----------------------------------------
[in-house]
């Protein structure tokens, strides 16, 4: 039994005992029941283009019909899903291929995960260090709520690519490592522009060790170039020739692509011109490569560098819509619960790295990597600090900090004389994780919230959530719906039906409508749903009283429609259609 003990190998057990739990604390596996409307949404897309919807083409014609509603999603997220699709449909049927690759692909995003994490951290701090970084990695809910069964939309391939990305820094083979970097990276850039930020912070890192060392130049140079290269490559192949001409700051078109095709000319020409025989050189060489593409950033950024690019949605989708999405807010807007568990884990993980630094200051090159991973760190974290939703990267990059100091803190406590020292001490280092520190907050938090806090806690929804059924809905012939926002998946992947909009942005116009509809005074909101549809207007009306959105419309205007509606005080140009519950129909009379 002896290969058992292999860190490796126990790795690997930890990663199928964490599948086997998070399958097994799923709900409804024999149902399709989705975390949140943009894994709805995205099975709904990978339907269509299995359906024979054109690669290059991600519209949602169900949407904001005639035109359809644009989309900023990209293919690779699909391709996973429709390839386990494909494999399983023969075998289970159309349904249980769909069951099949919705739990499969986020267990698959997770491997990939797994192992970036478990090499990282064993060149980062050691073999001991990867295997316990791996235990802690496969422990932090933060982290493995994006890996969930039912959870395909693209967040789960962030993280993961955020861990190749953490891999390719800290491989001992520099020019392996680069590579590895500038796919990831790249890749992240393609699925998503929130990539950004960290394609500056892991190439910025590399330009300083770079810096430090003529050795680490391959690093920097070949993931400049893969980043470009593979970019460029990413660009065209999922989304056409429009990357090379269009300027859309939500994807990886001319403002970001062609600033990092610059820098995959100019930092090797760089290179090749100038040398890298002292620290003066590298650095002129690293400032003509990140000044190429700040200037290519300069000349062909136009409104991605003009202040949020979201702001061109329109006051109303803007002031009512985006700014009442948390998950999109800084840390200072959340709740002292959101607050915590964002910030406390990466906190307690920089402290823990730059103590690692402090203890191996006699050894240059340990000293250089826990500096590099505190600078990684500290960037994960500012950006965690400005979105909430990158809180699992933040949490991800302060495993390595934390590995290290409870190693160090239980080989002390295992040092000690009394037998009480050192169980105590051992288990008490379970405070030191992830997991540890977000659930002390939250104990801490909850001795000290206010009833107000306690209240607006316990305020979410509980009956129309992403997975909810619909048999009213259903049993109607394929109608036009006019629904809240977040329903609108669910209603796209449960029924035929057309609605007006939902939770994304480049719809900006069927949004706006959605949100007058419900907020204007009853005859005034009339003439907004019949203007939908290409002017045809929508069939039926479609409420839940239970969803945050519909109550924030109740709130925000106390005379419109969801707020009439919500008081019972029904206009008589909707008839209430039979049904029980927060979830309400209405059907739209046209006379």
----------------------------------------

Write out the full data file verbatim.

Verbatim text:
[in-house]
């Protein structure tokens, strides 16, 4: 039994005992029941283009019909899903291929995960260090709520690519490592522009060790170039020739692509011109490569560098819509619960790295990597600090900090004389994780919230959530719906039906409508749903009283429609259609 003990190998057990739990604390596996409307949404897309919807083409014609509603999603997220699709449909049927690759692909995003994490951290701090970084990695809910069964939309391939990305820094083979970097990276850039930020912070890192060392130049140079290269490559192949001409700051078109095709000319020409025989050189060489593409950033950024690019949605989708999405807010807007568990884990993980630094200051090159991973760190974290939703990267990059100091803190406590020292001490280092520190907050938090806090806690929804059924809905012939926002998946992947909009942005116009509809005074909101549809207007009306959105419309205007509606005080140009519950129909009379 002896290969058992292999860190490796126990790795690997930890990663199928964490599948086997998070399958097994799923709900409804024999149902399709989705975390949140943009894994709805995205099975709904990978339907269509299995359906024979054109690669290059991600519209949602169900949407904001005639035109359809644009989309900023990209293919690779699909391709996973429709390839386990494909494999399983023969075998289970159309349904249980769909069951099949919705739990499969986020267990698959997770491997990939797994192992970036478990090499990282064993060149980062050691073999001991990867295997316990791996235990802690496969422990932090933060982290493995994006890996969930039912959870395909693209967040789960962030993280993961955020861990190749953490891999390719800290491989001992520099020019392996680069590579590895500038796919990831790249890749992240393609699925998503929130990539950004960290394609500056892991190439910025590399330009300083770079810096430090003529050795680490391959690093920097070949993931400049893969980043470009593979970019460029990413660009065209999922989304056409429009990357090379269009300027859309939500994807990886001319403002970001062609600033990092610059820098995959100019930092090797760089290179090749100038040398890298002292620290003066590298650095002129690293400032003509990140000044190429700040200037290519300069000349062909136009409104991605003009202040949020979201702001061109329109006051109303803007002031009512985006700014009442948390998950999109800084840390200072959340709740002292959101607050915590964002910030406390990466906190307690920089402290823990730059103590690692402090203890191996006699050894240059340990000293250089826990500096590099505190600078990684500290960037994960500012950006965690400005979105909430990158809180699992933040949490991800302060495993390595934390590995290290409870190693160090239980080989002390295992040092000690009394037998009480050192169980105590051992288990008490379970405070030191992830997991540890977000659930002390939250104990801490909850001795000290206010009833107000306690209240607006316990305020979410509980009956129309992403997975909810619909048999009213259903049993109607394929109608036009006019629904809240977040329903609108669910209603796209449960029924035929057309609605007006939902939770994304480049719809900006069927949004706006959605949100007058419900907020204007009853005859005034009339003439907004019949203007939908290409002017045809929508069939039926479609409420839940239970969803945050519909109550924030109740709130925000106390005379419109969801707020009439919500008081019972029904206009008589909707008839209430039979049904029980927060979830309400209405059907739209046209006379």